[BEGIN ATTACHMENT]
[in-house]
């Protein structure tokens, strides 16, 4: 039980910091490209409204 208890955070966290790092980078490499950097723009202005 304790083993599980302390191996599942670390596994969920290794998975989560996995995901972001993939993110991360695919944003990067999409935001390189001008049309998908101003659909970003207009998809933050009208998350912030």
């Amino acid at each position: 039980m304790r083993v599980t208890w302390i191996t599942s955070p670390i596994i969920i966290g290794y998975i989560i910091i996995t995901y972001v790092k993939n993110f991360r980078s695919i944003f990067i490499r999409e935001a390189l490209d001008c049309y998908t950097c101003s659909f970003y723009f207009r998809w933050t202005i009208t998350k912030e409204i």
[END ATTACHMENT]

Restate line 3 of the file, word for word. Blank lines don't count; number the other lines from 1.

């Amino acid at each position: 039980m304790r083993v599980t208890w302390i191996t599942s955070p670390i596994i969920i966290g290794y998975i989560i910091i996995t995901y972001v790092k993939n993110f991360r980078s695919i944003f990067i490499r999409e935001a390189l490209d001008c049309y998908t950097c101003s659909f970003y723009f207009r998809w933050t202005i009208t998350k912030e409204i």